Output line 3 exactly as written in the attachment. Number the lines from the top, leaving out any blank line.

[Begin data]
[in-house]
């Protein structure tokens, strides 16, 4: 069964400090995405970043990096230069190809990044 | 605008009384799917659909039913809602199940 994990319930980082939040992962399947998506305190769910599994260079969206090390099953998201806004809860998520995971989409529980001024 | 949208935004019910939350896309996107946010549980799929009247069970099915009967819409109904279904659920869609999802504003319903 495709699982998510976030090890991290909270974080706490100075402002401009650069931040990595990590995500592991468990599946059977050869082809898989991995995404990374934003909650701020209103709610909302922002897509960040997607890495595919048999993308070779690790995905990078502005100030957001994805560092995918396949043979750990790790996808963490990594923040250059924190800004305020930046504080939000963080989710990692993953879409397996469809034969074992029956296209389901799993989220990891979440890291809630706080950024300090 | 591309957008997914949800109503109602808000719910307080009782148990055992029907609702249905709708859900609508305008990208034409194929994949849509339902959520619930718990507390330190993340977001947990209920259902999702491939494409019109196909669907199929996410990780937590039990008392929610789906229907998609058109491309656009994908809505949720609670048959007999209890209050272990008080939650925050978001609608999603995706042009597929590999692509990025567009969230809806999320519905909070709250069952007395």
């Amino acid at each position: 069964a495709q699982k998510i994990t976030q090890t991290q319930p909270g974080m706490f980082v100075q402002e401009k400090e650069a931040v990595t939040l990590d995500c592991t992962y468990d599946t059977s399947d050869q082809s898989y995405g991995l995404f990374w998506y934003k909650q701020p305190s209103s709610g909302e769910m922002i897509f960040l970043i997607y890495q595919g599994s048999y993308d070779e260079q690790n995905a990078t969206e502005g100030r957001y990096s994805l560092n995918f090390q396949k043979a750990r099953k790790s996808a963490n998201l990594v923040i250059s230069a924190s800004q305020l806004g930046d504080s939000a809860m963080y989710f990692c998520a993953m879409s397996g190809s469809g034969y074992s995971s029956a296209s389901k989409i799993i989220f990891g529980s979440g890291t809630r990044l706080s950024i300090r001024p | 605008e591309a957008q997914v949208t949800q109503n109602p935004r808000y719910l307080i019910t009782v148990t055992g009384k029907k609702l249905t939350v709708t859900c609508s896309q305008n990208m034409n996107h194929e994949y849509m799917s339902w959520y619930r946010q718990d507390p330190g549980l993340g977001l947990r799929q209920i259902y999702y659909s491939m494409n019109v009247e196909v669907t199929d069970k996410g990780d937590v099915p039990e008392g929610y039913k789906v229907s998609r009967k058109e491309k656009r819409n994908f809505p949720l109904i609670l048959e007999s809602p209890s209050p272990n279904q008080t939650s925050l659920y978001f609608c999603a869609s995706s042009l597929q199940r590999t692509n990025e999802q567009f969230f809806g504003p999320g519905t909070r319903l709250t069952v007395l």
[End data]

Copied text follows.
């Amino acid at each position: 069964a495709q699982k998510i994990t976030q090890t991290q319930p909270g974080m706490f980082v100075q402002e401009k400090e650069a931040v990595t939040l990590d995500c592991t992962y468990d599946t059977s399947d050869q082809s898989y995405g991995l995404f990374w998506y934003k909650q701020p305190s209103s709610g909302e769910m922002i897509f960040l970043i997607y890495q595919g599994s048999y993308d070779e260079q690790n995905a990078t969206e502005g100030r957001y990096s994805l560092n995918f090390q396949k043979a750990r099953k790790s996808a963490n998201l990594v923040i250059s230069a924190s800004q305020l806004g930046d504080s939000a809860m963080y989710f990692c998520a993953m879409s397996g190809s469809g034969y074992s995971s029956a296209s389901k989409i799993i989220f990891g529980s979440g890291t809630r990044l706080s950024i300090r001024p | 605008e591309a957008q997914v949208t949800q109503n109602p935004r808000y719910l307080i019910t009782v148990t055992g009384k029907k609702l249905t939350v709708t859900c609508s896309q305008n990208m034409n996107h194929e994949y849509m799917s339902w959520y619930r946010q718990d507390p330190g549980l993340g977001l947990r799929q209920i259902y999702y659909s491939m494409n019109v009247e196909v669907t199929d069970k996410g990780d937590v099915p039990e008392g929610y039913k789906v229907s998609r009967k058109e491309k656009r819409n994908f809505p949720l109904i609670l048959e007999s809602p209890s209050p272990n279904q008080t939650s925050l659920y978001f609608c999603a869609s995706s042009l597929q199940r590999t692509n990025e999802q567009f969230f809806g504003p999320g519905t909070r319903l709250t069952v007395l």